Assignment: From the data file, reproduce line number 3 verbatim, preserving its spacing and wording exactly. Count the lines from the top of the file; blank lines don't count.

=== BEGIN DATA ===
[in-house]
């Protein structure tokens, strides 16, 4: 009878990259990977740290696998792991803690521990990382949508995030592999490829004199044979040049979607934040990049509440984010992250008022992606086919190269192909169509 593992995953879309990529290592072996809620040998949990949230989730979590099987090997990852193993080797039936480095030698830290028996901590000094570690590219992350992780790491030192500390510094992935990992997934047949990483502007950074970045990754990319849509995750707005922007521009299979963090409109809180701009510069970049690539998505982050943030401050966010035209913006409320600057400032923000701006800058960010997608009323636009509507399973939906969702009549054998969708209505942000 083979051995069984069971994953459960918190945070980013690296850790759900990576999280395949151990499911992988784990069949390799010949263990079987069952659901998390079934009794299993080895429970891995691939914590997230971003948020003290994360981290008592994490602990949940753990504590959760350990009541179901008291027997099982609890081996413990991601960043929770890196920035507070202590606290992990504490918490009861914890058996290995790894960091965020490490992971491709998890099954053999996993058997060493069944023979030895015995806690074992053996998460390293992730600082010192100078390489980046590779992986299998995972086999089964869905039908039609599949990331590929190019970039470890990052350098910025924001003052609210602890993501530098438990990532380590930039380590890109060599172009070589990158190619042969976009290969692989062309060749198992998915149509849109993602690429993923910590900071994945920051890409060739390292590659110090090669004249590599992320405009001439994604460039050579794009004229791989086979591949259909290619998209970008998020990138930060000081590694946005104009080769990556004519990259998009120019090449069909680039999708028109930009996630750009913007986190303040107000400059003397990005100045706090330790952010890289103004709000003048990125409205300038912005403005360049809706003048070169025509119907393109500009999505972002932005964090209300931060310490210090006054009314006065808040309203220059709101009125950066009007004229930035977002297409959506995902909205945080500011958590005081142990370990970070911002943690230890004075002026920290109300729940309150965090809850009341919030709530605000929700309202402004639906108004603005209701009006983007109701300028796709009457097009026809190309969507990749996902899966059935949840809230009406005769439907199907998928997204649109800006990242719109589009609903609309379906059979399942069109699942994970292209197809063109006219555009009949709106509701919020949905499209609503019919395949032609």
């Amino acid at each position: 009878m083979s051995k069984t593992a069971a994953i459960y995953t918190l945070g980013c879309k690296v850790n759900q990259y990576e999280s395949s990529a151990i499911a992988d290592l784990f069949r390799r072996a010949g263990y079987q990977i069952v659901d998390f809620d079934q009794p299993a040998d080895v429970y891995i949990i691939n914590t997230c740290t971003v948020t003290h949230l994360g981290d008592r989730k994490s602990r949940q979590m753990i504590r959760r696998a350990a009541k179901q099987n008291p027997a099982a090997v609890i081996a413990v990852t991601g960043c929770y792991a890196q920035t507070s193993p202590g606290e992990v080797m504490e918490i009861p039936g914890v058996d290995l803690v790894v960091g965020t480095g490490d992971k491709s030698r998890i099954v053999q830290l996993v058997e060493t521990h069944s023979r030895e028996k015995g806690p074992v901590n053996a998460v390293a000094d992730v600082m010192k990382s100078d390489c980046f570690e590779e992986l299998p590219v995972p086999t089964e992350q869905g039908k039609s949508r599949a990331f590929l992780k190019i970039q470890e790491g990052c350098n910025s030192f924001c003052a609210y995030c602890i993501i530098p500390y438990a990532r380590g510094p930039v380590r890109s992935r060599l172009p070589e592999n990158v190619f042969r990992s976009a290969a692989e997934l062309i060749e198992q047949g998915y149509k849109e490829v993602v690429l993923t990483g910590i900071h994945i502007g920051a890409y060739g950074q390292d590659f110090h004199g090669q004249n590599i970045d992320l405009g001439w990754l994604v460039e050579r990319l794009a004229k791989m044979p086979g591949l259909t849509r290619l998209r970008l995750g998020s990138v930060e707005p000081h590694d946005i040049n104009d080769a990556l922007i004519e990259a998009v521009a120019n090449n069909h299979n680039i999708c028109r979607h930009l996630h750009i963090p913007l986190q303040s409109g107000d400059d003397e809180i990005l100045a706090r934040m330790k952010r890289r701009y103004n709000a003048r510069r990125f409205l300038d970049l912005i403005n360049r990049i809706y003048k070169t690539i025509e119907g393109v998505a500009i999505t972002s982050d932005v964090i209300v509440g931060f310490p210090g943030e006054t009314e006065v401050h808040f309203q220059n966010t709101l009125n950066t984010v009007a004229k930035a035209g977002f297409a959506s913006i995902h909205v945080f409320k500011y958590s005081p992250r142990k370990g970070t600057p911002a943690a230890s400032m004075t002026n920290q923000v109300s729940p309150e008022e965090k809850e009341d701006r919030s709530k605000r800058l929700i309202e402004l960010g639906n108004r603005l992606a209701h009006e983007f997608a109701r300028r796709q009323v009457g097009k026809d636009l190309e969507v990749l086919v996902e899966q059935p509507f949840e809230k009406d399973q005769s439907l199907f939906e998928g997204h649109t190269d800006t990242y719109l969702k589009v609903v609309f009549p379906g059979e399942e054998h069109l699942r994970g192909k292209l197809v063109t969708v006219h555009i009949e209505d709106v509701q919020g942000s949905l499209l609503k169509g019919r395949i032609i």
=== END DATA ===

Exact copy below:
């Amino acid at each position: 009878m083979s051995k069984t593992a069971a994953i459960y995953t918190l945070g980013c879309k690296v850790n759900q990259y990576e999280s395949s990529a151990i499911a992988d290592l784990f069949r390799r072996a010949g263990y079987q990977i069952v659901d998390f809620d079934q009794p299993a040998d080895v429970y891995i949990i691939n914590t997230c740290t971003v948020t003290h949230l994360g981290d008592r989730k994490s602990r949940q979590m753990i504590r959760r696998a350990a009541k179901q099987n008291p027997a099982a090997v609890i081996a413990v990852t991601g960043c929770y792991a890196q920035t507070s193993p202590g606290e992990v080797m504490e918490i009861p039936g914890v058996d290995l803690v790894v960091g965020t480095g490490d992971k491709s030698r998890i099954v053999q830290l996993v058997e060493t521990h069944s023979r030895e028996k015995g806690p074992v901590n053996a998460v390293a000094d992730v600082m010192k990382s100078d390489c980046f570690e590779e992986l299998p590219v995972p086999t089964e992350q869905g039908k039609s949508r599949a990331f590929l992780k190019i970039q470890e790491g990052c350098n910025s030192f924001c003052a609210y995030c602890i993501i530098p500390y438990a990532r380590g510094p930039v380590r890109s992935r060599l172009p070589e592999n990158v190619f042969r990992s976009a290969a692989e997934l062309i060749e198992q047949g998915y149509k849109e490829v993602v690429l993923t990483g910590i900071h994945i502007g920051a890409y060739g950074q390292d590659f110090h004199g090669q004249n590599i970045d992320l405009g001439w990754l994604v460039e050579r990319l794009a004229k791989m044979p086979g591949l259909t849509r290619l998209r970008l995750g998020s990138v930060e707005p000081h590694d946005i040049n104009d080769a990556l922007i004519e990259a998009v521009a120019n090449n069909h299979n680039i999708c028109r979607h930009l996630h750009i963090p913007l986190q303040s409109g107000d400059d003397e809180i990005l100045a706090r934040m330790k952010r890289r701009y103004n709000a003048r510069r990125f409205l300038d970049l912005i403005n360049r990049i809706y003048k070169t690539i025509e119907g393109v998505a500009i999505t972002s982050d932005v964090i209300v509440g931060f310490p210090g943030e006054t009314e006065v401050h808040f309203q220059n966010t709101l009125n950066t984010v009007a004229k930035a035209g977002f297409a959506s913006i995902h909205v945080f409320k500011y958590s005081p992250r142990k370990g970070t600057p911002a943690a230890s400032m004075t002026n920290q923000v109300s729940p309150e008022e965090k809850e009341d701006r919030s709530k605000r800058l929700i309202e402004l960010g639906n108004r603005l992606a209701h009006e983007f997608a109701r300028r796709q009323v009457g097009k026809d636009l190309e969507v990749l086919v996902e899966q059935p509507f949840e809230k009406d399973q005769s439907l199907f939906e998928g997204h649109t190269d800006t990242y719109l969702k589009v609903v609309f009549p379906g059979e399942e054998h069109l699942r994970g192909k292209l197809v063109t969708v006219h555009i009949e209505d709106v509701q919020g942000s949905l499209l609503k169509g019919r395949i032609i």